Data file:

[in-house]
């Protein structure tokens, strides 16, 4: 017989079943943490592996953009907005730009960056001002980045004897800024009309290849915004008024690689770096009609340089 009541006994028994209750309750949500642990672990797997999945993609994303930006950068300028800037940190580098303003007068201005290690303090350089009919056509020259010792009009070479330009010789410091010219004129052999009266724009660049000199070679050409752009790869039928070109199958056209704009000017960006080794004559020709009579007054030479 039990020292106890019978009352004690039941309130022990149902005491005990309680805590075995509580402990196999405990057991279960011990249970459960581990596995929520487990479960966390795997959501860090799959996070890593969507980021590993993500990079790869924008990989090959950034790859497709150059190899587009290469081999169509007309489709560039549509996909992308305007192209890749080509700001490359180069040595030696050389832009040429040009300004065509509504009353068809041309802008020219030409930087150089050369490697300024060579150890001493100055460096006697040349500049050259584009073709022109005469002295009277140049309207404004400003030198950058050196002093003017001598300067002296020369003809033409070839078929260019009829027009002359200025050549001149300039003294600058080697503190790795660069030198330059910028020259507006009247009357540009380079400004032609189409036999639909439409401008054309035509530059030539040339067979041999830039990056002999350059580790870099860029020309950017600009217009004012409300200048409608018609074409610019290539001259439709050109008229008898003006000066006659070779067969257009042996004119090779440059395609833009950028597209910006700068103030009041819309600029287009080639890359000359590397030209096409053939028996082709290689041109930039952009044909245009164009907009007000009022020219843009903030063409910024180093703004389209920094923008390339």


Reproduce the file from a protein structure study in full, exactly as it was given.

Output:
[in-house]
């Protein structure tokens, strides 16, 4: 017989079943943490592996953009907005730009960056001002980045004897800024009309290849915004008024690689770096009609340089 009541006994028994209750309750949500642990672990797997999945993609994303930006950068300028800037940190580098303003007068201005290690303090350089009919056509020259010792009009070479330009010789410091010219004129052999009266724009660049000199070679050409752009790869039928070109199958056209704009000017960006080794004559020709009579007054030479 039990020292106890019978009352004690039941309130022990149902005491005990309680805590075995509580402990196999405990057991279960011990249970459960581990596995929520487990479960966390795997959501860090799959996070890593969507980021590993993500990079790869924008990989090959950034790859497709150059190899587009290469081999169509007309489709560039549509996909992308305007192209890749080509700001490359180069040595030696050389832009040429040009300004065509509504009353068809041309802008020219030409930087150089050369490697300024060579150890001493100055460096006697040349500049050259584009073709022109005469002295009277140049309207404004400003030198950058050196002093003017001598300067002296020369003809033409070839078929260019009829027009002359200025050549001149300039003294600058080697503190790795660069030198330059910028020259507006009247009357540009380079400004032609189409036999639909439409401008054309035509530059030539040339067979041999830039990056002999350059580790870099860029020309950017600009217009004012409300200048409608018609074409610019290539001259439709050109008229008898003006000066006659070779067969257009042996004119090779440059395609833009950028597209910006700068103030009041819309600029287009080639890359000359590397030209096409053939028996082709290689041109930039952009044909245009164009907009007000009022020219843009903030063409910024180093703004389209920094923008390339």